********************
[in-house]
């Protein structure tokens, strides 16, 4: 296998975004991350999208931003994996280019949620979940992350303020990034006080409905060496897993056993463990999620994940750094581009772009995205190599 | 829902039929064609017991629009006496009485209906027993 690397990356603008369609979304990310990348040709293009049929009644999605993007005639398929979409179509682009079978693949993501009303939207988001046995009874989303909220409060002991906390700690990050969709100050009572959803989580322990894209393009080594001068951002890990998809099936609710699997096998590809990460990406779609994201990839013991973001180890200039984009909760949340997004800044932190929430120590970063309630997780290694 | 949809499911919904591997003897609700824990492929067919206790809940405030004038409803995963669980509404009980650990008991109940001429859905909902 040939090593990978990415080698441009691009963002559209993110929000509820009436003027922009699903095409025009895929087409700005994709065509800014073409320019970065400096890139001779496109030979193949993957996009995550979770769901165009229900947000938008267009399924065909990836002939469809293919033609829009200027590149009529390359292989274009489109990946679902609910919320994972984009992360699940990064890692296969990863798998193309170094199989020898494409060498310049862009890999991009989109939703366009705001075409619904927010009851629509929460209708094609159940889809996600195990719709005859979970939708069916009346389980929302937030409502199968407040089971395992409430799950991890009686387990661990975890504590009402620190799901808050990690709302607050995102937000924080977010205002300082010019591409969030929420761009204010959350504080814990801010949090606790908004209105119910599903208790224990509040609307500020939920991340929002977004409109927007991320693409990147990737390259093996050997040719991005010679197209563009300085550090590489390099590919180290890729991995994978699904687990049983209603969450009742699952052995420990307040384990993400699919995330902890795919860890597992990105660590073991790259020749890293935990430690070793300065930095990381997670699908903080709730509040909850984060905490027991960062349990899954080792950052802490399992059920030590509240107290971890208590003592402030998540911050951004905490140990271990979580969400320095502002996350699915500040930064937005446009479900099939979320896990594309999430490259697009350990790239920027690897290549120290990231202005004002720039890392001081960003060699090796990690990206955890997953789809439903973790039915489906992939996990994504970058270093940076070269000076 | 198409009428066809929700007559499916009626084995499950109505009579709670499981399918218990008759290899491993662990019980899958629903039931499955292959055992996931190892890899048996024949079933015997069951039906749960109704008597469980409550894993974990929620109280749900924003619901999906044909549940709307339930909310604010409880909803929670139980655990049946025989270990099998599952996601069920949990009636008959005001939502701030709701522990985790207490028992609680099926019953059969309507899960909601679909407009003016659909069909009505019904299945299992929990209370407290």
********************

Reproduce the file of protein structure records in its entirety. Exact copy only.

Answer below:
[in-house]
């Protein structure tokens, strides 16, 4: 296998975004991350999208931003994996280019949620979940992350303020990034006080409905060496897993056993463990999620994940750094581009772009995205190599 | 829902039929064609017991629009006496009485209906027993 690397990356603008369609979304990310990348040709293009049929009644999605993007005639398929979409179509682009079978693949993501009303939207988001046995009874989303909220409060002991906390700690990050969709100050009572959803989580322990894209393009080594001068951002890990998809099936609710699997096998590809990460990406779609994201990839013991973001180890200039984009909760949340997004800044932190929430120590970063309630997780290694 | 949809499911919904591997003897609700824990492929067919206790809940405030004038409803995963669980509404009980650990008991109940001429859905909902 040939090593990978990415080698441009691009963002559209993110929000509820009436003027922009699903095409025009895929087409700005994709065509800014073409320019970065400096890139001779496109030979193949993957996009995550979770769901165009229900947000938008267009399924065909990836002939469809293919033609829009200027590149009529390359292989274009489109990946679902609910919320994972984009992360699940990064890692296969990863798998193309170094199989020898494409060498310049862009890999991009989109939703366009705001075409619904927010009851629509929460209708094609159940889809996600195990719709005859979970939708069916009346389980929302937030409502199968407040089971395992409430799950991890009686387990661990975890504590009402620190799901808050990690709302607050995102937000924080977010205002300082010019591409969030929420761009204010959350504080814990801010949090606790908004209105119910599903208790224990509040609307500020939920991340929002977004409109927007991320693409990147990737390259093996050997040719991005010679197209563009300085550090590489390099590919180290890729991995994978699904687990049983209603969450009742699952052995420990307040384990993400699919995330902890795919860890597992990105660590073991790259020749890293935990430690070793300065930095990381997670699908903080709730509040909850984060905490027991960062349990899954080792950052802490399992059920030590509240107290971890208590003592402030998540911050951004905490140990271990979580969400320095502002996350699915500040930064937005446009479900099939979320896990594309999430490259697009350990790239920027690897290549120290990231202005004002720039890392001081960003060699090796990690990206955890997953789809439903973790039915489906992939996990994504970058270093940076070269000076 | 198409009428066809929700007559499916009626084995499950109505009579709670499981399918218990008759290899491993662990019980899958629903039931499955292959055992996931190892890899048996024949079933015997069951039906749960109704008597469980409550894993974990929620109280749900924003619901999906044909549940709307339930909310604010409880909803929670139980655990049946025989270990099998599952996601069920949990009636008959005001939502701030709701522990985790207490028992609680099926019953059969309507899960909601679909407009003016659909069909009505019904299945299992929990209370407290």